Climate, environmental and socio-economic change: Weighing up the balance in vector-borne disease transmission

Paul E. Parham, Joanna Waldock, George K. Christophides, Deborah Hemming, Folashade Agusto, Katherine J. Evans, Nina Fefferman, Holly Gaff, Abba Gumel, Shannon Ladeau, Suzanne Lenhart, Ronald E. Mickens, Elena N. Naumova, Richard S. Ostfeld, Paul D. Ready, Matthew B. Thomas, Jorge Velasco-Hernandez, Edwin Michael

Research output: Contribution to journalArticlepeer-review

171 Scopus citations


Arguably one of the most important effects of climate change is the potential impact on human health. While this is likely to take many forms, the implications for future transmission of vector-borne diseases (VBDs), given their ongoing contribution to global disease burden, are both extremely important and highly uncertain. In part, this is owing not only to data limitations and methodological challenges when integrating climate-driven VBD models and climate change projections, but also, perhaps most crucially, to the multitude of epidemiological, ecological and socio-economic factors that drive VBD transmission, and this complexity has generated considerable debate over the past 10–15 years. In this review, we seek to elucidate current knowledge around this topic, identify key themes and uncertainties, evaluate ongoing challenges and open research questions and, crucially, offer some solutions for the field. Although many of these challenges are ubiquitous across multiple VBDs, more specific issues also arise in different vector–pathogen systems.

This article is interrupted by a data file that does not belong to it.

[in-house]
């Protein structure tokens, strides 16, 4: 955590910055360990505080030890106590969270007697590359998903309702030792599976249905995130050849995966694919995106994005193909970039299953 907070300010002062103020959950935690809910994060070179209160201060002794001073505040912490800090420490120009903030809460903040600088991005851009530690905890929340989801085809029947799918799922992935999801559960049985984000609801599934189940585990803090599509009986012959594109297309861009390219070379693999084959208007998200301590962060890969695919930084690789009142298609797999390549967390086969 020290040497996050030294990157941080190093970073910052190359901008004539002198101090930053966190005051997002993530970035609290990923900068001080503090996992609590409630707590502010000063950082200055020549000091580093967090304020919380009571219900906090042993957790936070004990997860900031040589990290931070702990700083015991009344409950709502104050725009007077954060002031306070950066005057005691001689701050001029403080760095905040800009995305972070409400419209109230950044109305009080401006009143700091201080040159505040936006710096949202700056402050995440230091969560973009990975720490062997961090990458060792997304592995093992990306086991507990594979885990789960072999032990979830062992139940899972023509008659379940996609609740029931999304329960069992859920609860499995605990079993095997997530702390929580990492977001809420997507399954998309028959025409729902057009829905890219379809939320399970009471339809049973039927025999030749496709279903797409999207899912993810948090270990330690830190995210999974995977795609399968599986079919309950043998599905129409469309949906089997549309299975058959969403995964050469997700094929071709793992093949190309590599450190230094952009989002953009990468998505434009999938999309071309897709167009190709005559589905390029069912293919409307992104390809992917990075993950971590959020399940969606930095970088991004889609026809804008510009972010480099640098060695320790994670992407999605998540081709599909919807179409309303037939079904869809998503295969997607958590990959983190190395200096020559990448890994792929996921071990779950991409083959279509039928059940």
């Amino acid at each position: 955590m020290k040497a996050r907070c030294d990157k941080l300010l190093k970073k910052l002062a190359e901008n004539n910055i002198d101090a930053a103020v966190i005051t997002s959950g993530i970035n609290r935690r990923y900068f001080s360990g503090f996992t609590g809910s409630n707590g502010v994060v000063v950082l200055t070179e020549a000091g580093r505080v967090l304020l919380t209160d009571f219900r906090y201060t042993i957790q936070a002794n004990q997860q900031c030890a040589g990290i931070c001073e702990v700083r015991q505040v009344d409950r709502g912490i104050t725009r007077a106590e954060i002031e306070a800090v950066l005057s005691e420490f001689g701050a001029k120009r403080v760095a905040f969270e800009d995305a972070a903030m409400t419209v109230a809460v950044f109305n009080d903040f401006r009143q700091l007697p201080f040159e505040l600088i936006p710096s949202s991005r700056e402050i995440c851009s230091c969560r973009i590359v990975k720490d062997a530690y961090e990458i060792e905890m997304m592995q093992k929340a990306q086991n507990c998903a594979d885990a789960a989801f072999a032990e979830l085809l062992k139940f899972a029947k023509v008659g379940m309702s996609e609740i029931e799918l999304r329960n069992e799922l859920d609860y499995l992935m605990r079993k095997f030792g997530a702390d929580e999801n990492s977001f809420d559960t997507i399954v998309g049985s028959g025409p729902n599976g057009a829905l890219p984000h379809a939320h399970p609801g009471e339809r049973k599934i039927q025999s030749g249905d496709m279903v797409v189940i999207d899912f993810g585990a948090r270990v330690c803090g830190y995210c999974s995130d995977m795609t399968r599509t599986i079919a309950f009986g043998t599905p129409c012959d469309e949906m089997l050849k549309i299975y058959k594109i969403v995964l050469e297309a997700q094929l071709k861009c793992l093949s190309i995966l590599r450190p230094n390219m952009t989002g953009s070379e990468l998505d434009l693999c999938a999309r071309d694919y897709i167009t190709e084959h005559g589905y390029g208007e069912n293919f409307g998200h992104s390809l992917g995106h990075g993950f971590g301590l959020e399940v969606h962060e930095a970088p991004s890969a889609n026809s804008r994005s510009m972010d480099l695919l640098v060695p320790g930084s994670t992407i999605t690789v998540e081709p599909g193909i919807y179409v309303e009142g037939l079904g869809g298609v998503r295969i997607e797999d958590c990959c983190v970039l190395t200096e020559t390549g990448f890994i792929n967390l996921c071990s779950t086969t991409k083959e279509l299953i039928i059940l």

Original languageEnglish (US)
Pages (from-to)1-17
Number of pages17
JournalPhilosophical Transactions of the Royal Society B: Biological Sciences
Issue number1665
StatePublished - 2015


  • Climate
  • Climate change
  • Human health
  • Modelling
  • Vector-borne diseases

ASJC Scopus subject areas

  • General Biochemistry, Genetics and Molecular Biology
  • General Agricultural and Biological Sciences


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